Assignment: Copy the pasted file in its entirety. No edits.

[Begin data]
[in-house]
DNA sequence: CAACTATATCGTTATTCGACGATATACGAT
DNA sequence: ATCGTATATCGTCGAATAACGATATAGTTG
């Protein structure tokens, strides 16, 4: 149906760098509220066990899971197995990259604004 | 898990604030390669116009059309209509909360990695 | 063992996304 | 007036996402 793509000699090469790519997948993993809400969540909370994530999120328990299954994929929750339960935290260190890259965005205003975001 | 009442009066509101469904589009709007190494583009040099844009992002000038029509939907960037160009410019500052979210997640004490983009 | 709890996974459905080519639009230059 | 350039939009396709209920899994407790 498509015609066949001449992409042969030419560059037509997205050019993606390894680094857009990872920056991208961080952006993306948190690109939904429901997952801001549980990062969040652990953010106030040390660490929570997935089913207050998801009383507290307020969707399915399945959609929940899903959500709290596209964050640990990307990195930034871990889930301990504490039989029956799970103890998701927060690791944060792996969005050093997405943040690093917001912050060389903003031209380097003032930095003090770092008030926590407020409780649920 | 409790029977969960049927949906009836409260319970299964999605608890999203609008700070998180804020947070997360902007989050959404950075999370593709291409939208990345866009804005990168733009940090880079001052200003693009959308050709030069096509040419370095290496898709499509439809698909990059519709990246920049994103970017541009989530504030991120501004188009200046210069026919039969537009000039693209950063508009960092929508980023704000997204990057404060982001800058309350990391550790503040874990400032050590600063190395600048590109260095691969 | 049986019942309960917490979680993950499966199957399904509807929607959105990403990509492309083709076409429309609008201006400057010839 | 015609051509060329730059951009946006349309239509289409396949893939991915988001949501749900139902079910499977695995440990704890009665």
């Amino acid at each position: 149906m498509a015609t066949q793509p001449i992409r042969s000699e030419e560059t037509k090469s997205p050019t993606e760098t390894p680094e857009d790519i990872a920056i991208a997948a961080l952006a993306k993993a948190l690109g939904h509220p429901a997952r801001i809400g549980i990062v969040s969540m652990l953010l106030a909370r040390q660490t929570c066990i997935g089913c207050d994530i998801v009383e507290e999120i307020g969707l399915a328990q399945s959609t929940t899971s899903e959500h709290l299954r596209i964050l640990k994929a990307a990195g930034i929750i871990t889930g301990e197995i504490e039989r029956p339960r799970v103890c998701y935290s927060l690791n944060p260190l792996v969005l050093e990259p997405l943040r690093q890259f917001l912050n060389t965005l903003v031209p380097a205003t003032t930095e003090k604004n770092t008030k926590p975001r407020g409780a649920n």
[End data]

[in-house]
DNA sequence: CAACTATATCGTTATTCGACGATATACGAT
DNA sequence: ATCGTATATCGTCGAATAACGATATAGTTG
């Protein structure tokens, strides 16, 4: 149906760098509220066990899971197995990259604004 | 898990604030390669116009059309209509909360990695 | 063992996304 | 007036996402 793509000699090469790519997948993993809400969540909370994530999120328990299954994929929750339960935290260190890259965005205003975001 | 009442009066509101469904589009709007190494583009040099844009992002000038029509939907960037160009410019500052979210997640004490983009 | 709890996974459905080519639009230059 | 350039939009396709209920899994407790 498509015609066949001449992409042969030419560059037509997205050019993606390894680094857009990872920056991208961080952006993306948190690109939904429901997952801001549980990062969040652990953010106030040390660490929570997935089913207050998801009383507290307020969707399915399945959609929940899903959500709290596209964050640990990307990195930034871990889930301990504490039989029956799970103890998701927060690791944060792996969005050093997405943040690093917001912050060389903003031209380097003032930095003090770092008030926590407020409780649920 | 409790029977969960049927949906009836409260319970299964999605608890999203609008700070998180804020947070997360902007989050959404950075999370593709291409939208990345866009804005990168733009940090880079001052200003693009959308050709030069096509040419370095290496898709499509439809698909990059519709990246920049994103970017541009989530504030991120501004188009200046210069026919039969537009000039693209950063508009960092929508980023704000997204990057404060982001800058309350990391550790503040874990400032050590600063190395600048590109260095691969 | 049986019942309960917490979680993950499966199957399904509807929607959105990403990509492309083709076409429309609008201006400057010839 | 015609051509060329730059951009946006349309239509289409396949893939991915988001949501749900139902079910499977695995440990704890009665």
């Amino acid at each position: 149906m498509a015609t066949q793509p001449i992409r042969s000699e030419e560059t037509k090469s997205p050019t993606e760098t390894p680094e857009d790519i990872a920056i991208a997948a961080l952006a993306k993993a948190l690109g939904h509220p429901a997952r801001i809400g549980i990062v969040s969540m652990l953010l106030a909370r040390q660490t929570c066990i997935g089913c207050d994530i998801v009383e507290e999120i307020g969707l399915a328990q399945s959609t929940t899971s899903e959500h709290l299954r596209i964050l640990k994929a990307a990195g930034i929750i871990t889930g301990e197995i504490e039989r029956p339960r799970v103890c998701y935290s927060l690791n944060p260190l792996v969005l050093e990259p997405l943040r690093q890259f917001l912050n060389t965005l903003v031209p380097a205003t003032t930095e003090k604004n770092t008030k926590p975001r407020g409780a649920n």